The Lost Gardens of Heligan sucessfully harvests a rare root vegetable
We’re stepping back in time at The Lost Gardens, as we are celebrating the harvest of some very rare vegetables, that have been described as ‘lost for centuries’.
Skirret is believed to have been first cultivated by the Romans, despite the root vegetable being native to East Asia. It became popular in medieval times and was used mainly in Tudor cookery.
During this time, sugar was classed as luxury as it was so expensive to buy, therefore Skirret was prized on its sweet flavour. In fact, the word ‘Skirret’ derives from the Dutch word ‘suikerwortel’ which means ‘sugar root’.
Skirret would be difficult to manage in industrial-scale agriculture and that is one of the main reasons why it disappeared from our dinner plates for so long. The seed must be sown in rich, damp soil or the roots may become woody. But thanks to the love and attention of the Gardeners at Heligan, we were able to propagate from the seed.
The plant also makes an attractive addition to flower patches with its bundles of delicate white flowers. Although, it is the long, twisting, almost pearlescent root below the surface that is the real showstopper.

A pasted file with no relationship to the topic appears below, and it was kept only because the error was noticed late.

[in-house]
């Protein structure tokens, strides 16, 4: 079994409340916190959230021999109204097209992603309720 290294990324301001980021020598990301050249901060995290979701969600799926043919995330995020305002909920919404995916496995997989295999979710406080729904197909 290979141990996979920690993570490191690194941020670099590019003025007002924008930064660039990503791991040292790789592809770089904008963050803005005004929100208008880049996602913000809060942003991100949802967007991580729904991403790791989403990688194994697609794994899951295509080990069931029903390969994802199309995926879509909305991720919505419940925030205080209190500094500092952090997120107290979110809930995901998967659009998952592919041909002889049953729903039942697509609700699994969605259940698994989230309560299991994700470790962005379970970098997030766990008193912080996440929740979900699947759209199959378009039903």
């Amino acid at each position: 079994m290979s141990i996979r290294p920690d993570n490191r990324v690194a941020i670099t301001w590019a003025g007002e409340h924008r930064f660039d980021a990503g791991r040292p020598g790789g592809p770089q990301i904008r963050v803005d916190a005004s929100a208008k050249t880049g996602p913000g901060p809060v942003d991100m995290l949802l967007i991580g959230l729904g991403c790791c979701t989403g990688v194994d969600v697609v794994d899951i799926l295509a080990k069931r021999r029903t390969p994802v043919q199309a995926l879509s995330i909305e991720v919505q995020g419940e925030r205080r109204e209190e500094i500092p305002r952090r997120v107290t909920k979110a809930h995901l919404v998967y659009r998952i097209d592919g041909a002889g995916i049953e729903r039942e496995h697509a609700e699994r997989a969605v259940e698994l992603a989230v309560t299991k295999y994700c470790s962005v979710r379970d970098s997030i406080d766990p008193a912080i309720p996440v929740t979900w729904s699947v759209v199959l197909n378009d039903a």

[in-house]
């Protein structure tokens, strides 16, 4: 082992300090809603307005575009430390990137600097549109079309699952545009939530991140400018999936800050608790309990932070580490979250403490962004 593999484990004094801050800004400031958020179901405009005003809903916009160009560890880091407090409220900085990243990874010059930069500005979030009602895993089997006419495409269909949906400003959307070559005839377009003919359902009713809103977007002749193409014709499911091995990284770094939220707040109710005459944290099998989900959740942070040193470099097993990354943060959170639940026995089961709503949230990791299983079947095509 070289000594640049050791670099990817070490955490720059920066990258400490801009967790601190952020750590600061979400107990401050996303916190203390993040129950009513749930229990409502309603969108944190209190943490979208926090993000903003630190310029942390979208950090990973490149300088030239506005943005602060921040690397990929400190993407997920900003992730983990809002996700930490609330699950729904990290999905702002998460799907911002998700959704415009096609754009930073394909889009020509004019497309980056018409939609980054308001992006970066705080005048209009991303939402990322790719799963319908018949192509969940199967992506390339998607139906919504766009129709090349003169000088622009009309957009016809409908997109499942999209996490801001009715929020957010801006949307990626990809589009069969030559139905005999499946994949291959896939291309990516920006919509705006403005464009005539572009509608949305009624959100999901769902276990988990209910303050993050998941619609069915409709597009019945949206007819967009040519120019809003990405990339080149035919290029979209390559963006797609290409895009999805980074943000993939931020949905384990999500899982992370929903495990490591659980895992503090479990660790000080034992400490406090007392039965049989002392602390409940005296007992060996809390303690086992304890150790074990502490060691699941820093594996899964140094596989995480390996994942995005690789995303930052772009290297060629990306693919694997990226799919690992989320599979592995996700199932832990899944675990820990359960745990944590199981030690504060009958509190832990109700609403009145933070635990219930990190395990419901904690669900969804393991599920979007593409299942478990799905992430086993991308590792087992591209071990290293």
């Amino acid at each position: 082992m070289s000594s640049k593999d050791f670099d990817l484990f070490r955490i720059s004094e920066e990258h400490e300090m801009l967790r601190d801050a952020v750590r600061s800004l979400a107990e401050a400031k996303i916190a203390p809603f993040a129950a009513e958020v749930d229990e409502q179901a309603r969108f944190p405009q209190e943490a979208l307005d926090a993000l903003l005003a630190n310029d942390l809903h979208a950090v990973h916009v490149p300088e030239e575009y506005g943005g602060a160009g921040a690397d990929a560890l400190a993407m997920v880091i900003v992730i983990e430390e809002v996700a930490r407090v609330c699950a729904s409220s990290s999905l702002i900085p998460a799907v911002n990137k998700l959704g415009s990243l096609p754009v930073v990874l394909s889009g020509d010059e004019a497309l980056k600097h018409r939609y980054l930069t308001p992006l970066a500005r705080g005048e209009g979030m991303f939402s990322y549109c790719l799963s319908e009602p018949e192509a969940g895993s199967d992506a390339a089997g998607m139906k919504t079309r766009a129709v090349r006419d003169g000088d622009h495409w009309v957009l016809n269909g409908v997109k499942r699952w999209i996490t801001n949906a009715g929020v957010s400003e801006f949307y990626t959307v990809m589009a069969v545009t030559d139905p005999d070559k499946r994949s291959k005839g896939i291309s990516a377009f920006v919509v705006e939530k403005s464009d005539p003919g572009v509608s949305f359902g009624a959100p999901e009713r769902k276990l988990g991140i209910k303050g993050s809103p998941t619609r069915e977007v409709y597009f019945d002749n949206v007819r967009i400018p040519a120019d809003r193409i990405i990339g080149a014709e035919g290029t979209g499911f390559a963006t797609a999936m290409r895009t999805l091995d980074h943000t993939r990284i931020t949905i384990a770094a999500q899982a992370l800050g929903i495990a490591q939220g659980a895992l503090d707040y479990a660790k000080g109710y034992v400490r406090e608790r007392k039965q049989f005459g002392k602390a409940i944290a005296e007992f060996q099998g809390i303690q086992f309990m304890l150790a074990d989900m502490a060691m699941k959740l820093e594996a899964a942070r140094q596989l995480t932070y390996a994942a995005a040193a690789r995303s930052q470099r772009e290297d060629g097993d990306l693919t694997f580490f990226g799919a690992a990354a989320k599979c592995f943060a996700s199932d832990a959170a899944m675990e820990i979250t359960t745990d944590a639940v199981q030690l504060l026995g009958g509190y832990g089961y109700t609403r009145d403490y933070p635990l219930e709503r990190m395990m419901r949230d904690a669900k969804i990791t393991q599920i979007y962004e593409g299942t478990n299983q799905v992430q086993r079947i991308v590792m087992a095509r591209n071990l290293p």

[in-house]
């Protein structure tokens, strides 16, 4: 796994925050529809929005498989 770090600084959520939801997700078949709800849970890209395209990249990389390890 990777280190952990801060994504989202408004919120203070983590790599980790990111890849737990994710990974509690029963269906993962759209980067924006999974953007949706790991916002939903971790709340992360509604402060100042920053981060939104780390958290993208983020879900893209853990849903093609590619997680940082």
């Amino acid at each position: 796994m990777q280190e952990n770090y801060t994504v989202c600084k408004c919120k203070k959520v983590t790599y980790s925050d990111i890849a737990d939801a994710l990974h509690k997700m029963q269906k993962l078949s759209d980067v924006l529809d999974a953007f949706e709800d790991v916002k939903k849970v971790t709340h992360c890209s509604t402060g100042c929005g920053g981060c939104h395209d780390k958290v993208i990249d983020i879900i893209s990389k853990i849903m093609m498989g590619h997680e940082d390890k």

Of course, the Heligan Team were very eager to try this odd-looking vegetable. It was indeed sweet like a parsnip, yet unexpectedly peppery, and had an after taste of carrot.
Glazed Skirret and Skirret Pye seem to be popular recipes with those lucky enough to experience the renaissance of this root.
We have challenged the Heligan Kitchen to channel their inner Tudor and create something sensational with the Skirret and we simply cannot wait to feast like Henry 8th.